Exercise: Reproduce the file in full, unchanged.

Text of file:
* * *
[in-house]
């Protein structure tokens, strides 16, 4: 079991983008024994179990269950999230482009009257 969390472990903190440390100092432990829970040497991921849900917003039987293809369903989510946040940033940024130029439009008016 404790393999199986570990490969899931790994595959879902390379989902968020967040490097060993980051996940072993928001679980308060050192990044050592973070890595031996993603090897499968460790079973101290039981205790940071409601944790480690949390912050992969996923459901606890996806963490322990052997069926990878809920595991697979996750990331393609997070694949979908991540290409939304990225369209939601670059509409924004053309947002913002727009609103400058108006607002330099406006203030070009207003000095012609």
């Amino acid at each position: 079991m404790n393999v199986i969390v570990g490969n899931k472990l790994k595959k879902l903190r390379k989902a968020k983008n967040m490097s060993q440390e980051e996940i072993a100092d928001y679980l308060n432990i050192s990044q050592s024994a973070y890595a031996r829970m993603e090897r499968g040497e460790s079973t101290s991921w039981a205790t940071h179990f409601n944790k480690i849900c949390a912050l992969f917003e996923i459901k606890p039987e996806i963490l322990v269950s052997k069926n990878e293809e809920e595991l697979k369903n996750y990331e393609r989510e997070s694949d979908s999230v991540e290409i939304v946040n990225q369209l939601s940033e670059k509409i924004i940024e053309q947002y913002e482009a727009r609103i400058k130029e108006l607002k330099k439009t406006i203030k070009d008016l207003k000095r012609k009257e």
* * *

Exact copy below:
[in-house]
């Protein structure tokens, strides 16, 4: 079991983008024994179990269950999230482009009257 969390472990903190440390100092432990829970040497991921849900917003039987293809369903989510946040940033940024130029439009008016 404790393999199986570990490969899931790994595959879902390379989902968020967040490097060993980051996940072993928001679980308060050192990044050592973070890595031996993603090897499968460790079973101290039981205790940071409601944790480690949390912050992969996923459901606890996806963490322990052997069926990878809920595991697979996750990331393609997070694949979908991540290409939304990225369209939601670059509409924004053309947002913002727009609103400058108006607002330099406006203030070009207003000095012609």
């Amino acid at each position: 079991m404790n393999v199986i969390v570990g490969n899931k472990l790994k595959k879902l903190r390379k989902a968020k983008n967040m490097s060993q440390e980051e996940i072993a100092d928001y679980l308060n432990i050192s990044q050592s024994a973070y890595a031996r829970m993603e090897r499968g040497e460790s079973t101290s991921w039981a205790t940071h179990f409601n944790k480690i849900c949390a912050l992969f917003e996923i459901k606890p039987e996806i963490l322990v269950s052997k069926n990878e293809e809920e595991l697979k369903n996750y990331e393609r989510e997070s694949d979908s999230v991540e290409i939304v946040n990225q369209l939601s940033e670059k509409i924004i940024e053309q947002y913002e482009a727009r609103i400058k130029e108006l607002k330099k439009t406006i203030k070009d008016l207003k000095r012609k009257e």